When it comes to design, I'd rather not settle. Times may be tough, but with a little out-of-the-box thinking and a good helping of elbow grease, you don't have to either. Case in point: When our friend Jordan and her husband first moved into their small New York City apartment, they didn't have a single piece of furniture, save for an air mattress slowly deflating with every passing day. In need of a quick, affordable solution that met their short-term needs (a place to sit and sleep) and long-term wants (extra storage and a bed for guests), they headed to—where else?—IKEA. 

Side view of couch

There, they settled on the Manstad, a sofa-with-chaise that has a double pull-out bed AND hidden storage (only at IKEA, right?). And at a cool 900 bucks, the purchase was a no-brainer. There was only one problem, but it was BIG: the quality of the fabric was as poor as the price was low—so coarse that it was impossible to keep clean and lint-free.  


Since a professional reupholstery job would have cost more than the sofa itself, Jordan went looking for the next-best-thing at Bemz, an online retailer that sells ready-made slipcovers for over 90 IKEA sofa models—but, as luck would have it, not for the Manstad. That left only one option: she'd have to do it herself! Since the sofa (like most things from IKEA) came in several ready-to-assemble pieces, she reasoned that she could cover each piece separately. For the seat cushions and arms, which have visible seams, she would use custom cushion covers; for everything else, a couple of yards of fabric would do. Here's how she did it, step-by-step, using only a staple gun and an Exacto knife, IKEA hacker style!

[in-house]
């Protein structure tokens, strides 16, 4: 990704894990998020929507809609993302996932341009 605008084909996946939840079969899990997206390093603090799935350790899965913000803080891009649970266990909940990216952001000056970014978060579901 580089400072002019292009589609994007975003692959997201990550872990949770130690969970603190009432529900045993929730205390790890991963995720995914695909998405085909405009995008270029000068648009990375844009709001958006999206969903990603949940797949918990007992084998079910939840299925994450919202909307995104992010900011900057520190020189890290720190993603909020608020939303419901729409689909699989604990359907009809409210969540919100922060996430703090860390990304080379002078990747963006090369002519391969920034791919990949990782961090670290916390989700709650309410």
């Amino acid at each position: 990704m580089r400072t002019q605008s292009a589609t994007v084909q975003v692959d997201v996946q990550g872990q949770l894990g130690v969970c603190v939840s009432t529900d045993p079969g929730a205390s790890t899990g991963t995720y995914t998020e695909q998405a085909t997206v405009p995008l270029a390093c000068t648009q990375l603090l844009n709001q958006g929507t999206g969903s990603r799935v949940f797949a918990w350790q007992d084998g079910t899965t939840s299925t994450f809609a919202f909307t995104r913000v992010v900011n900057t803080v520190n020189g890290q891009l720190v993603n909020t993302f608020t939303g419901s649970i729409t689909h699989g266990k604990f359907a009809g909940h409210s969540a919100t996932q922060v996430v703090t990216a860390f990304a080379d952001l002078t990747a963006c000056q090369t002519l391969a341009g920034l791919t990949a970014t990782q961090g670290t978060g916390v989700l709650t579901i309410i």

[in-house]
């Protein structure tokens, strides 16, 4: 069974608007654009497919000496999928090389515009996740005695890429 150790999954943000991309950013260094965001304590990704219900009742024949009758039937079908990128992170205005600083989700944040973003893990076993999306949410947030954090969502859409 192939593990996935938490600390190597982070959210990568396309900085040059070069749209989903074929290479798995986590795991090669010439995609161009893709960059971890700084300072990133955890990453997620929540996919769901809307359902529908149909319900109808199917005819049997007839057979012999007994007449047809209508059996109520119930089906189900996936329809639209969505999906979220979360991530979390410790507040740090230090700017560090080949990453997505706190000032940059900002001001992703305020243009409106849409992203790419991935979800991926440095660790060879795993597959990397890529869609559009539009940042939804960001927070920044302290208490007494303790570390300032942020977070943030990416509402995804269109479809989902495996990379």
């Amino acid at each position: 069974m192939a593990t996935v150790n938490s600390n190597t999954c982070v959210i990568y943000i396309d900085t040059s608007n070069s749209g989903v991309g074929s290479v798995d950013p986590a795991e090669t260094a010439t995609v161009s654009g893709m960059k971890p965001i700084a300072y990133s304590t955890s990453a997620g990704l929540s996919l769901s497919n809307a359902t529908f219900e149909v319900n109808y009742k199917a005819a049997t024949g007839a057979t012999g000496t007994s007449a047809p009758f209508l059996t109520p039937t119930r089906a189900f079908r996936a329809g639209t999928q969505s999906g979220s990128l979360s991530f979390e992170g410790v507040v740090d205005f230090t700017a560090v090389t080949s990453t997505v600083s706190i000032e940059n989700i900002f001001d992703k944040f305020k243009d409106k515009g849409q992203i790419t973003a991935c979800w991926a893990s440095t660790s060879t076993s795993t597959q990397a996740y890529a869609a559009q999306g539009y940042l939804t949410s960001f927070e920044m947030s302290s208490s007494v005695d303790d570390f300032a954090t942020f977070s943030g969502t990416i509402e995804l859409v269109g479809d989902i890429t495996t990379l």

1.  To begin, she went to one of my favorite online resources, the Slipcover Shop. They have tons of ready-made and custom options and best of all, they get the job done fast. (Jordan received her custom order just four days after placing it!) Although they don't take C.O.M. (customer's own material) orders, they have hundreds of in-stock fabrics to choose from. Jordan decided on a basic twill in chocolate.


2.  To cover each of the seat cushions (which, you might remember, have visible seams), she ordered the Elasticized Fitted Mattress Cover, which is just like a fitted sheet, only more durable. Once she lined up the seams, she used a staple gun to secure the cover to the underside of the cushion, pulling it taut to create the look of a sewn cushion. (When using a staple-gun to affix fabric, place your first staple in the center of the side you're covering, then alternate on each side of that center staple until you work your way out to the edges.) Here you can see the elasticized mattress cover on the raised seat cushion, before it was stapled. (You might also recognize something familiar in the storage compartment!)

Seat cushion raised

3.  To cover the sofa's arms, which also had visible seams, she ordered two Zippered Cushion Covers, which are made especially for cushions (or in her case, arms) with box corners.  Since the bottom and back edges of the arms wouldn't be visible in her small apartment (the sofa sits against a wall), she had the zipper located along these two adjacent sides. Before she put the cushion covers on, she marked with chalk all the points where the arms screwed into other parts of the sofa, then made tiny incisions into the fabric with an Exacto knife.  

Zippered cushion cover

4.  Finally, she covered the remaining portions of the sofa (the bottom frame and the two rectangular back pieces) using a staple gun and about three yards of fabric.  

Bottom Frame

And there you have it! A sofa that's practical and, with a little Designer DIY, just as polished. So when it comes to designing your space, I hope it just proves that with a little imagination and a bit of elbow grease, you really don't have to settle! And in times like these, is there anything more satisfying than that?

Couch front